Solving Problems Foreigners Face, and His First Full-Time Position
Mr. Pacheco’s main role is as a real estate agent. The tone of his voice as he calmly speaks Japanese is reassuring. “There are landlords that didn’t get a good impression of foreign tenants in the past because of cultural differences. There are also some people who have never had any contact with foreigners and just assume that foreigners are hard to deal with, even though they haven’t experienced it themselves. Those landlords also feel troubled when dealing with foreign tenants that were born and raised in Japan as well. I want to support communication between landlords and foreign tenants.”
Mr. Pacheco had these thoughts even before he started his current job at the real estate agency. In fact, he wished to work in real estate because he had felt this way. It all started approximately one year ago when Mr. Pacheco was still working as a multilingual consultant at the Hamamatsu Intercultural Center. He offered support to foreign residents living in Hamamatsu using Spanish, Portuguese and Japanese. In one of those consultations, there was a case where a foreign resident couldn’t rent an apartment “because they were a foreigner” which drew his interest. In Japan, it is difficult to find a full-time job without first having a fixed address. There were people just like himself who have come to Hamamatsu from their home countries looking for work, but they couldn’t even get a job interview. However, at that time, there was nothing that Mr. Pacheco could do to help. It was at that time he heard there was a job opening at Maruhachi Asset Management Co. Ltd. from the Hamamatsu Employment Support Desk for Foreigners at the Intercultural Center. It is the first time Mr. Pacheco has held a full-time position at a Japanese company. While he felt some unease in trying something new, he cleared the company entrance exams and interviews. Now he is a full-time employee there and is working to solve problems foreigners face in finding a place to live. “I visit properties together with prospective foreign tenants. During the visits, I explain the rules and customs of Japan, and mediate between the tenant and the landlord on whether they will keep the rules, accept the cultural differences of the tenants etc. all the way to filing an application for the property. I then pass on the details to our property management division so that the landlord can feel at reassured when renting out their apartments. Currently 50% of Landlords, out of the 13,000 rooms that we manage, will accept foreign tenants.”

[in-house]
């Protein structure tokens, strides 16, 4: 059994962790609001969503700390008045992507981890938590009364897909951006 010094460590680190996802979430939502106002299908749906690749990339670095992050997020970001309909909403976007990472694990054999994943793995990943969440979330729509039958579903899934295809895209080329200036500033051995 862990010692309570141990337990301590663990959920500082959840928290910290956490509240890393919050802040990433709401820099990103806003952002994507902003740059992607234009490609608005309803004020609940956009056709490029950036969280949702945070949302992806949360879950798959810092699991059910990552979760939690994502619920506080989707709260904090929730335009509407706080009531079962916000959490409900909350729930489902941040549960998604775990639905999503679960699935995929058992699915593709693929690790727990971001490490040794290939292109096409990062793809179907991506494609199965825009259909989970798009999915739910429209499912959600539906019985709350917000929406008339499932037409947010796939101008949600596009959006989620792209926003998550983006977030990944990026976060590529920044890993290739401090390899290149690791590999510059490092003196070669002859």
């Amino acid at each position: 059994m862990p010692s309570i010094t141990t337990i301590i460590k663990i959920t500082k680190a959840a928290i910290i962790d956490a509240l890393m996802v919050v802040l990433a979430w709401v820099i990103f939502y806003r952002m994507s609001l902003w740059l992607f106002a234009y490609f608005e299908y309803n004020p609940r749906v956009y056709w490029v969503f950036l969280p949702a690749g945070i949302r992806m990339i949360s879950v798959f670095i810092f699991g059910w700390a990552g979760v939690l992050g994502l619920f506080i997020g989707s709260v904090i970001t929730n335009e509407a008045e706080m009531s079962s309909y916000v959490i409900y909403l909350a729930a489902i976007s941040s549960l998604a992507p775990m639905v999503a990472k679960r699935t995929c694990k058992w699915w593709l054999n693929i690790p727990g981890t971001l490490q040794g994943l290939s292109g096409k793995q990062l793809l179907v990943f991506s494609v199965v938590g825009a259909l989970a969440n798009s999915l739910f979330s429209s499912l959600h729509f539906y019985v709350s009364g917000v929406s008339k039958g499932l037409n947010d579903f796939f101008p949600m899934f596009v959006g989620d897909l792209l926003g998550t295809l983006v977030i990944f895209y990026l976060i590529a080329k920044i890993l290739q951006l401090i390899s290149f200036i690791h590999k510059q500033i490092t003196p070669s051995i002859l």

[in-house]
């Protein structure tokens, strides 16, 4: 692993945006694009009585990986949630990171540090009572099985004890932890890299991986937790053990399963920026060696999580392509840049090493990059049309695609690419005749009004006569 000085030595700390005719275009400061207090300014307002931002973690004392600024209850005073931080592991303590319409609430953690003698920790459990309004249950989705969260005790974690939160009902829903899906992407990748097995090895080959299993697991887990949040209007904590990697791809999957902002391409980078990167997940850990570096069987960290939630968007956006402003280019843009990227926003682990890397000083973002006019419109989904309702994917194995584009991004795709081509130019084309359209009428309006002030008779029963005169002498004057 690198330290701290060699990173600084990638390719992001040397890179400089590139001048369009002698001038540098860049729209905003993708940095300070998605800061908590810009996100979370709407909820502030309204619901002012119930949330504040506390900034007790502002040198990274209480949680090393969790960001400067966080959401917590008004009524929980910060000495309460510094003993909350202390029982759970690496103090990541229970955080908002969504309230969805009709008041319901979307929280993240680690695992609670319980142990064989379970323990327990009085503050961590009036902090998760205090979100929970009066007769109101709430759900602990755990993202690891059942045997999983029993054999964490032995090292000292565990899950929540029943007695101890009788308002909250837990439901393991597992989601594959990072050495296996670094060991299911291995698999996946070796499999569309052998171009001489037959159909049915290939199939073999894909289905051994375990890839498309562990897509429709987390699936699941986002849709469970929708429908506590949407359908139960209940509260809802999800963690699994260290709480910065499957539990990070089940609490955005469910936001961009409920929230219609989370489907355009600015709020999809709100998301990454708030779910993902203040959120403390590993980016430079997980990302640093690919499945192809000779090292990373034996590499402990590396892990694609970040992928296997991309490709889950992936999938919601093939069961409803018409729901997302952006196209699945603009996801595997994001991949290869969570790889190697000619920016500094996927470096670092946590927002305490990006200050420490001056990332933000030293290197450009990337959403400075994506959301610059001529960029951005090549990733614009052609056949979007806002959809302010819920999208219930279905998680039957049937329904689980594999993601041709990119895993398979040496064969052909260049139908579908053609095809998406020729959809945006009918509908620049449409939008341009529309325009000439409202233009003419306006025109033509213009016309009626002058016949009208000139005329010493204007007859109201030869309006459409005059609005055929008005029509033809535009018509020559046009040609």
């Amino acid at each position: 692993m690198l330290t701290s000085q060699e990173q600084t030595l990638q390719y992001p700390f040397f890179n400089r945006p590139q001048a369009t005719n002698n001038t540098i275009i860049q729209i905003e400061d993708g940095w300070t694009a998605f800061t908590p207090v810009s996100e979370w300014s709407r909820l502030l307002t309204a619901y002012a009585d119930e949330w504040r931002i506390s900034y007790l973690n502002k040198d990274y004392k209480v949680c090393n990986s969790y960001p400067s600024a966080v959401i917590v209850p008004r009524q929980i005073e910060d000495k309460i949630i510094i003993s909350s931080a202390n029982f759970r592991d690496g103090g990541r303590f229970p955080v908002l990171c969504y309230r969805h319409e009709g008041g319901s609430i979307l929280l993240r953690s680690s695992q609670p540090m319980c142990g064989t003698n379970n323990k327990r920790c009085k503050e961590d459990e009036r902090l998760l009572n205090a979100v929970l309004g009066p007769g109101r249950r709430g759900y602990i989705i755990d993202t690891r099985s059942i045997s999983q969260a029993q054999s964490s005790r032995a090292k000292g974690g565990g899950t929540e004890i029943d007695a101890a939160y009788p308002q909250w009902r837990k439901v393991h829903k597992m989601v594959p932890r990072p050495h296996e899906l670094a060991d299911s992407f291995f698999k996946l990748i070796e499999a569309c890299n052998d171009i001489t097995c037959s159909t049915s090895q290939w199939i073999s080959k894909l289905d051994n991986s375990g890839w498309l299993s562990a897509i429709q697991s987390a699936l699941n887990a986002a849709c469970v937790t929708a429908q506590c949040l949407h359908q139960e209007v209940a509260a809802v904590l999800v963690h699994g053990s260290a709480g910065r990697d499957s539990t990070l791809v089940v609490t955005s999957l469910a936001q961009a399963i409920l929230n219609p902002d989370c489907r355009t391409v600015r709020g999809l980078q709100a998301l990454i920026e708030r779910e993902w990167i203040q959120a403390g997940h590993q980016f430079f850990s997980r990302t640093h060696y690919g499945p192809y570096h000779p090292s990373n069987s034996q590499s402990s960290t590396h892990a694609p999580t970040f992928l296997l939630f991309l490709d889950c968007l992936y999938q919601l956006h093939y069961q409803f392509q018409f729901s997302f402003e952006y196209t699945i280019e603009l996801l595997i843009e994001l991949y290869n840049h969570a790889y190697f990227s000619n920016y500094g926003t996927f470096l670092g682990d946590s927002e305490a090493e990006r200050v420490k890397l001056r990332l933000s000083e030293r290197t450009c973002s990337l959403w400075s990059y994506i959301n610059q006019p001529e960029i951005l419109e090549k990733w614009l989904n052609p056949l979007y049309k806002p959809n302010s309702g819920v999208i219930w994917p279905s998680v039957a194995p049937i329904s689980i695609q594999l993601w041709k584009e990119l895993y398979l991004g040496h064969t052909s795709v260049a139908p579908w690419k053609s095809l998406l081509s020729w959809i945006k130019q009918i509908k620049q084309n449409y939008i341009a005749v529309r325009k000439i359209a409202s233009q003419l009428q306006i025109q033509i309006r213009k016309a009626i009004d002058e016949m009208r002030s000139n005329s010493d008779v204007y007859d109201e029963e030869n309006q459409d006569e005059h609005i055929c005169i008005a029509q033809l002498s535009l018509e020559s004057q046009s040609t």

A Childhood between Japan and Peru, The Fond Memories with His Mother
Mr. Pacheco was born in Arequipa, Peru. With a population of approximately 900,000 people, Arequipa is a bigger city than Hamamatsu. He first came to Japan when he was 8 years old. He and his siblings came to Ryuyo in Iwata City together with their parents who were looking for work. He was the first foreigner at Ryuyo Elementary School. “My homeroom teacher was very kind and enthusiastic. With a Spanish dictionary in hand, she tutored me. It was thanks to her that I was able to speak Japanese in about half a year.”
However, due to his mother’s illness he had to move back to Peru with his mother and younger brother in his 2nd year of Junior high school. “I liked living in Japan, but when I was in Junior high, I started to become more conscious of the difference in my appearance compared to others. So, when I went back to Peru, honestly I remember feeling relived that I wasn’t much different in appearance to the people around me.”
He graduated High school and majored in Business Management in University. He became a bank clerk after graduation and everything was smooth sailing. One day, Mr. Pacheco was gravely injured in a bike accident which took him a total of 6 months to recover from. It was during his rehabilitation that he made his decision. “I will take my second chance at life in Japan.”
His Desire to Grow and the Opportunity He Gained at the Intercultural Center
Mr. Pacheco returned to Japan with hopes and dreams. He had carved out a career as a bank clerk back in Peru, but when he came to Japan he worked as a dispatch worker in a factory. Mr. Pacheco was able to relearn Japanese in roughly 7 months through T.V., books, and, having conversations with his friends. He was living in Hamamatsu at the time because his older brother lived here, but he moved to Mie to live with his wife’s family after they got married. His family had grown bigger and he felt happy, but something was missing. “As a foreigner, I won’t be able to grow here…” he thought, so he decided to return to Hamamatsu.
In Hamamatsu, he worked in a factory again, but the Coronavirus started to spread and work became unavailable. This was when he saw that the Hamamatsu Intercultural Center was looking for people for 1 year contracts. He started work there and through the introduction of the Hamamatsu Employment Support Desk for Foreigners he found his current job. “Hamamatsu City gave me an opportunity. It is my goal to create an “International Division” in this company. I want to increase the staff, and become a bridge between foreign residents and landlords.” Mr. Pacheco has two daughters, one is in their 2nd year of elementary school and the other is 2 years old. He dreams of returning back to Peru together with his wife when his children come of age, but until then, Mr. Pacheco’s work continues.
Mr. Reysser Pacheco
From Arequipa, Peru.
He loves Japan’s temples and shrines.
On his days off, he often goes outdoors with his family. His wife is Japanese so after getting married he has started to eat more Japanese food. He occasionally craves Peruvian food.
His hobby is video editing.“My goal for this year is to get healthier so I think I’ll start dieting!”